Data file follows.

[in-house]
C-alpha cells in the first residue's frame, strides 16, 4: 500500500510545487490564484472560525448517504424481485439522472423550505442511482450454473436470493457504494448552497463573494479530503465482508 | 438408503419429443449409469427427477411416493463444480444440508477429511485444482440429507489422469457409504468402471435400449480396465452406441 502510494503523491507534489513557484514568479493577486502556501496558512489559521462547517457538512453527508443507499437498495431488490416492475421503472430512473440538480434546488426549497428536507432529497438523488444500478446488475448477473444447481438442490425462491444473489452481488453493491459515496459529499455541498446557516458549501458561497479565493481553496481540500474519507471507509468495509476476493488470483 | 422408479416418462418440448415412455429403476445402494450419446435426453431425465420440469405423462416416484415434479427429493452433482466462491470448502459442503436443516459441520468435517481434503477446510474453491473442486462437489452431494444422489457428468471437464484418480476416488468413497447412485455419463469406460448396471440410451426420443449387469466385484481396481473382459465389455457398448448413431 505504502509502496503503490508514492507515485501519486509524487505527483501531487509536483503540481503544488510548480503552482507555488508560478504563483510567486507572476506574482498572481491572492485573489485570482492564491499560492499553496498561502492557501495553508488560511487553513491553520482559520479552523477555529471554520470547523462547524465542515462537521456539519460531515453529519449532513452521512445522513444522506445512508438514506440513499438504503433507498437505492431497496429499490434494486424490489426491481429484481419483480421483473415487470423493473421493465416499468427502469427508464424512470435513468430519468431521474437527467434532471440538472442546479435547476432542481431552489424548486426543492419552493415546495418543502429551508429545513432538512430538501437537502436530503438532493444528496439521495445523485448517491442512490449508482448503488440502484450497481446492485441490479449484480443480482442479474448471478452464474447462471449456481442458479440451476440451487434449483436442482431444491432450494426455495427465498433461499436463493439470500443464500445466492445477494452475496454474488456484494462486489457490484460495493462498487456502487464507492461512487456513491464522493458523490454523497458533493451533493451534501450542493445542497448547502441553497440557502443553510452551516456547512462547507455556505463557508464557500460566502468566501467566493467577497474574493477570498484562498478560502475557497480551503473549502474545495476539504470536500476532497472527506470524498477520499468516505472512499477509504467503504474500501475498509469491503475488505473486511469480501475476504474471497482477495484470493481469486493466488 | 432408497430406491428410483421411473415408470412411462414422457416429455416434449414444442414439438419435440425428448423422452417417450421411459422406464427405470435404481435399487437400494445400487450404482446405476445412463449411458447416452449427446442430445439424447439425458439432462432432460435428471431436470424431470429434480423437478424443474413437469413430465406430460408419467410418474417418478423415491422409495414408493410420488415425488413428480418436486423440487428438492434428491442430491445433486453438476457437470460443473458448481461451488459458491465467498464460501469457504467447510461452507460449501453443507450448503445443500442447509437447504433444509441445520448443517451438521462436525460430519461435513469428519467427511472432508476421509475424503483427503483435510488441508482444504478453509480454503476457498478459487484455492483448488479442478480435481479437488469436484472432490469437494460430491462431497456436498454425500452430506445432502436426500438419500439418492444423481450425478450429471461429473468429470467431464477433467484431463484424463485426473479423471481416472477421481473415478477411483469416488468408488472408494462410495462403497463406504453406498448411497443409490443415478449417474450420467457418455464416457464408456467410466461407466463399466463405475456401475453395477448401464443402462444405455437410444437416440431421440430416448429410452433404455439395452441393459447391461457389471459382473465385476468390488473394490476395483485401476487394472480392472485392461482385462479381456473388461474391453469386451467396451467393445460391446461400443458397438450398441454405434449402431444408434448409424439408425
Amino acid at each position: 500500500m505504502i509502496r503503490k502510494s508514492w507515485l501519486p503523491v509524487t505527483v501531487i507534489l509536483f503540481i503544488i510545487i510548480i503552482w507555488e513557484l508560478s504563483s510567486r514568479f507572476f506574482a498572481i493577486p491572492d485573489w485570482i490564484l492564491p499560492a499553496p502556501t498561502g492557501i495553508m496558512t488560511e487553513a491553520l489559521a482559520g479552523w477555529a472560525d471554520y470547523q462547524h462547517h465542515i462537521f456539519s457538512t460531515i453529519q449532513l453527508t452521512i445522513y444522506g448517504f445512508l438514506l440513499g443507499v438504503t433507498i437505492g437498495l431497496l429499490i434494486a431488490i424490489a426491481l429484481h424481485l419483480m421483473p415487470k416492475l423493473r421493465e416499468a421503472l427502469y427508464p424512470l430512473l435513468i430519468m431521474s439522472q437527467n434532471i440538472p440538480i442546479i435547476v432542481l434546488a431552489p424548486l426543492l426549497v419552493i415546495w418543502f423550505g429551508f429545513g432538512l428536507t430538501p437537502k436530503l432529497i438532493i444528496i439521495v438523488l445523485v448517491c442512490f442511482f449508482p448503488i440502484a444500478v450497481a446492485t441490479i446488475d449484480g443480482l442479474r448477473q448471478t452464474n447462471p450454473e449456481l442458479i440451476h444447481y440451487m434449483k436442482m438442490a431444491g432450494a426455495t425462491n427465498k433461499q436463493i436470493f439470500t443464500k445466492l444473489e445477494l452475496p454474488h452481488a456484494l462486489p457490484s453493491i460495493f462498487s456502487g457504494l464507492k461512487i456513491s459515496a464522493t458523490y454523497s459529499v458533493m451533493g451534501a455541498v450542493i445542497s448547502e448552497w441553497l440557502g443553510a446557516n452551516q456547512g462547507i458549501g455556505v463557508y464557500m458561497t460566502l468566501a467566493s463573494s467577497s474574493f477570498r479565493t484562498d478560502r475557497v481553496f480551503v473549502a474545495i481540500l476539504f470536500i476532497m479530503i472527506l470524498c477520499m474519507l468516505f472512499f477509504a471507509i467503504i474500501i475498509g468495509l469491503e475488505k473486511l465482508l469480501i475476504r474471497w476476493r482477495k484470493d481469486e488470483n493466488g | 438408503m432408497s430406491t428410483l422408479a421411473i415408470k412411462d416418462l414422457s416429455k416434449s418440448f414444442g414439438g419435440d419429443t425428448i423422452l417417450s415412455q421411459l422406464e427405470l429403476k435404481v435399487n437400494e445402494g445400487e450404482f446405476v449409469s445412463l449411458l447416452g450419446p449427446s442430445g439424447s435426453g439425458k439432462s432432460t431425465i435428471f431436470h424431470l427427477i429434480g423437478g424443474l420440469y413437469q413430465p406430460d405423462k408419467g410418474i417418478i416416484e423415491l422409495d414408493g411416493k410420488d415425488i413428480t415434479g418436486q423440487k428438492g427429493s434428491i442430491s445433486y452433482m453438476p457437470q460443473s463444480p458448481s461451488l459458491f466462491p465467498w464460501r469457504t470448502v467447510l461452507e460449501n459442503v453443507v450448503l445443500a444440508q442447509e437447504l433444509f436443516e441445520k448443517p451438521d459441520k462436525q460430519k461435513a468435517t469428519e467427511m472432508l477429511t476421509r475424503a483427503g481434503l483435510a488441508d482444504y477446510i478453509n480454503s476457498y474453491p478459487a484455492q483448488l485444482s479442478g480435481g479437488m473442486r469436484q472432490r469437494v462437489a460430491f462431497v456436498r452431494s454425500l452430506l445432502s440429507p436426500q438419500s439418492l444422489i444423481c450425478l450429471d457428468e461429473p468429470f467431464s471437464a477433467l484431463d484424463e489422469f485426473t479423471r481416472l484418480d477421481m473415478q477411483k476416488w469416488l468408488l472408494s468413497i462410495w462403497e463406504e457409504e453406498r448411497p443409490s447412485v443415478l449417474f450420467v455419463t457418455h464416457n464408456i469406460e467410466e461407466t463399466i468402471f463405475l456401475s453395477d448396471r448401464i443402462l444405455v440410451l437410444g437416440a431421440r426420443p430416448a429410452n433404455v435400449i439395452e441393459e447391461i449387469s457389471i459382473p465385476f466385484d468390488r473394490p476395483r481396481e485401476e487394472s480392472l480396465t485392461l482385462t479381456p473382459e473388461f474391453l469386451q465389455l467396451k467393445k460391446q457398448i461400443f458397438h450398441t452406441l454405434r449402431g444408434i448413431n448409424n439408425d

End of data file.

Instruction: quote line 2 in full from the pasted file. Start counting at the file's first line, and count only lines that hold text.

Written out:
C-alpha cells in the first residue's frame, strides 16, 4: 500500500510545487490564484472560525448517504424481485439522472423550505442511482450454473436470493457504494448552497463573494479530503465482508 | 438408503419429443449409469427427477411416493463444480444440508477429511485444482440429507489422469457409504468402471435400449480396465452406441 502510494503523491507534489513557484514568479493577486502556501496558512489559521462547517457538512453527508443507499437498495431488490416492475421503472430512473440538480434546488426549497428536507432529497438523488444500478446488475448477473444447481438442490425462491444473489452481488453493491459515496459529499455541498446557516458549501458561497479565493481553496481540500474519507471507509468495509476476493488470483 | 422408479416418462418440448415412455429403476445402494450419446435426453431425465420440469405423462416416484415434479427429493452433482466462491470448502459442503436443516459441520468435517481434503477446510474453491473442486462437489452431494444422489457428468471437464484418480476416488468413497447412485455419463469406460448396471440410451426420443449387469466385484481396481473382459465389455457398448448413431 505504502509502496503503490508514492507515485501519486509524487505527483501531487509536483503540481503544488510548480503552482507555488508560478504563483510567486507572476506574482498572481491572492485573489485570482492564491499560492499553496498561502492557501495553508488560511487553513491553520482559520479552523477555529471554520470547523462547524465542515462537521456539519460531515453529519449532513452521512445522513444522506445512508438514506440513499438504503433507498437505492431497496429499490434494486424490489426491481429484481419483480421483473415487470423493473421493465416499468427502469427508464424512470435513468430519468431521474437527467434532471440538472442546479435547476432542481431552489424548486426543492419552493415546495418543502429551508429545513432538512430538501437537502436530503438532493444528496439521495445523485448517491442512490449508482448503488440502484450497481446492485441490479449484480443480482442479474448471478452464474447462471449456481442458479440451476440451487434449483436442482431444491432450494426455495427465498433461499436463493439470500443464500445466492445477494452475496454474488456484494462486489457490484460495493462498487456502487464507492461512487456513491464522493458523490454523497458533493451533493451534501450542493445542497448547502441553497440557502443553510452551516456547512462547507455556505463557508464557500460566502468566501467566493467577497474574493477570498484562498478560502475557497480551503473549502474545495476539504470536500476532497472527506470524498477520499468516505472512499477509504467503504474500501475498509469491503475488505473486511469480501475476504474471497482477495484470493481469486493466488 | 432408497430406491428410483421411473415408470412411462414422457416429455416434449414444442414439438419435440425428448423422452417417450421411459422406464427405470435404481435399487437400494445400487450404482446405476445412463449411458447416452449427446442430445439424447439425458439432462432432460435428471431436470424431470429434480423437478424443474413437469413430465406430460408419467410418474417418478423415491422409495414408493410420488415425488413428480418436486423440487428438492434428491442430491445433486453438476457437470460443473458448481461451488459458491465467498464460501469457504467447510461452507460449501453443507450448503445443500442447509437447504433444509441445520448443517451438521462436525460430519461435513469428519467427511472432508476421509475424503483427503483435510488441508482444504478453509480454503476457498478459487484455492483448488479442478480435481479437488469436484472432490469437494460430491462431497456436498454425500452430506445432502436426500438419500439418492444423481450425478450429471461429473468429470467431464477433467484431463484424463485426473479423471481416472477421481473415478477411483469416488468408488472408494462410495462403497463406504453406498448411497443409490443415478449417474450420467457418455464416457464408456467410466461407466463399466463405475456401475453395477448401464443402462444405455437410444437416440431421440430416448429410452433404455439395452441393459447391461457389471459382473465385476468390488473394490476395483485401476487394472480392472485392461482385462479381456473388461474391453469386451467396451467393445460391446461400443458397438450398441454405434449402431444408434448409424439408425